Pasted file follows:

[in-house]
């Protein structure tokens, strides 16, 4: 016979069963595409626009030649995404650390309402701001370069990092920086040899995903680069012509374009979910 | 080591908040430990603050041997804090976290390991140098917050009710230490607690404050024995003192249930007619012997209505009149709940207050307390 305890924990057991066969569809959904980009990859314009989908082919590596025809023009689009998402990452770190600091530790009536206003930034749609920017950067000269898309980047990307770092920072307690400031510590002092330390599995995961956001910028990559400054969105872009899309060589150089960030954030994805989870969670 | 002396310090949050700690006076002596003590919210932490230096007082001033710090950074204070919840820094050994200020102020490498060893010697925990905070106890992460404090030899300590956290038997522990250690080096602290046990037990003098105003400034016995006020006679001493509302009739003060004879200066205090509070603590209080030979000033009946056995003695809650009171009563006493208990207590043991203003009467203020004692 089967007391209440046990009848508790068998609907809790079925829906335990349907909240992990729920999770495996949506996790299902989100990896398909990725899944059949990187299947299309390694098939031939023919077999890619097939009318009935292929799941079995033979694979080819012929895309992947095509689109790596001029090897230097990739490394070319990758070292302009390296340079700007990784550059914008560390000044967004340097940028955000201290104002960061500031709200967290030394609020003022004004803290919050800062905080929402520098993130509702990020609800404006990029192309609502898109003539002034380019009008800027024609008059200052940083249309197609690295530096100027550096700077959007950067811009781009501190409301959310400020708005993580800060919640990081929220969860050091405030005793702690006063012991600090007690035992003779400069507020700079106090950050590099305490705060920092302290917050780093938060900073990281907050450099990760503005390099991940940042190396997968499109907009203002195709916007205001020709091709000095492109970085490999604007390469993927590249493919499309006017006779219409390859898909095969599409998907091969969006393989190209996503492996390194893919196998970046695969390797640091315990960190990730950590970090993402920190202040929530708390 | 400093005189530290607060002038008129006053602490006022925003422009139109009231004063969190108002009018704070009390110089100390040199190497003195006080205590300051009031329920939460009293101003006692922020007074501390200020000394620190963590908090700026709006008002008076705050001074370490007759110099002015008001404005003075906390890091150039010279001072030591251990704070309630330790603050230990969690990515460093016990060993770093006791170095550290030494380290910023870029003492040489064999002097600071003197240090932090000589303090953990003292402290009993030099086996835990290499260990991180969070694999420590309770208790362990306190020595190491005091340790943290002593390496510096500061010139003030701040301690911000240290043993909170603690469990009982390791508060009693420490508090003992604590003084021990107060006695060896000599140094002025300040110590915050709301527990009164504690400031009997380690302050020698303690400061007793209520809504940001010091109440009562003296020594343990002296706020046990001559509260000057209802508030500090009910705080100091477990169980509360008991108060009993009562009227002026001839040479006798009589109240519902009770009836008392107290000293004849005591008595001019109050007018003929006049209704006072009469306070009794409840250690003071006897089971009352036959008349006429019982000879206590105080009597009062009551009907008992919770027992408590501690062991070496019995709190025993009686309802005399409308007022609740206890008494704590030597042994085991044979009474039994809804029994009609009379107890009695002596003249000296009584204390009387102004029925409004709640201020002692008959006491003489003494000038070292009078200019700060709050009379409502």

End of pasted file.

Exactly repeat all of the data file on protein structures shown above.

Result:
[in-house]
């Protein structure tokens, strides 16, 4: 016979069963595409626009030649995404650390309402701001370069990092920086040899995903680069012509374009979910 | 080591908040430990603050041997804090976290390991140098917050009710230490607690404050024995003192249930007619012997209505009149709940207050307390 305890924990057991066969569809959904980009990859314009989908082919590596025809023009689009998402990452770190600091530790009536206003930034749609920017950067000269898309980047990307770092920072307690400031510590002092330390599995995961956001910028990559400054969105872009899309060589150089960030954030994805989870969670 | 002396310090949050700690006076002596003590919210932490230096007082001033710090950074204070919840820094050994200020102020490498060893010697925990905070106890992460404090030899300590956290038997522990250690080096602290046990037990003098105003400034016995006020006679001493509302009739003060004879200066205090509070603590209080030979000033009946056995003695809650009171009563006493208990207590043991203003009467203020004692 089967007391209440046990009848508790068998609907809790079925829906335990349907909240992990729920999770495996949506996790299902989100990896398909990725899944059949990187299947299309390694098939031939023919077999890619097939009318009935292929799941079995033979694979080819012929895309992947095509689109790596001029090897230097990739490394070319990758070292302009390296340079700007990784550059914008560390000044967004340097940028955000201290104002960061500031709200967290030394609020003022004004803290919050800062905080929402520098993130509702990020609800404006990029192309609502898109003539002034380019009008800027024609008059200052940083249309197609690295530096100027550096700077959007950067811009781009501190409301959310400020708005993580800060919640990081929220969860050091405030005793702690006063012991600090007690035992003779400069507020700079106090950050590099305490705060920092302290917050780093938060900073990281907050450099990760503005390099991940940042190396997968499109907009203002195709916007205001020709091709000095492109970085490999604007390469993927590249493919499309006017006779219409390859898909095969599409998907091969969006393989190209996503492996390194893919196998970046695969390797640091315990960190990730950590970090993402920190202040929530708390 | 400093005189530290607060002038008129006053602490006022925003422009139109009231004063969190108002009018704070009390110089100390040199190497003195006080205590300051009031329920939460009293101003006692922020007074501390200020000394620190963590908090700026709006008002008076705050001074370490007759110099002015008001404005003075906390890091150039010279001072030591251990704070309630330790603050230990969690990515460093016990060993770093006791170095550290030494380290910023870029003492040489064999002097600071003197240090932090000589303090953990003292402290009993030099086996835990290499260990991180969070694999420590309770208790362990306190020595190491005091340790943290002593390496510096500061010139003030701040301690911000240290043993909170603690469990009982390791508060009693420490508090003992604590003084021990107060006695060896000599140094002025300040110590915050709301527990009164504690400031009997380690302050020698303690400061007793209520809504940001010091109440009562003296020594343990002296706020046990001559509260000057209802508030500090009910705080100091477990169980509360008991108060009993009562009227002026001839040479006798009589109240519902009770009836008392107290000293004849005591008595001019109050007018003929006049209704006072009469306070009794409840250690003071006897089971009352036959008349006429019982000879206590105080009597009062009551009907008992919770027992408590501690062991070496019995709190025993009686309802005399409308007022609740206890008494704590030597042994085991044979009474039994809804029994009609009379107890009695002596003249000296009584204390009387102004029925409004709640201020002692008959006491003489003494000038070292009078200019700060709050009379409502």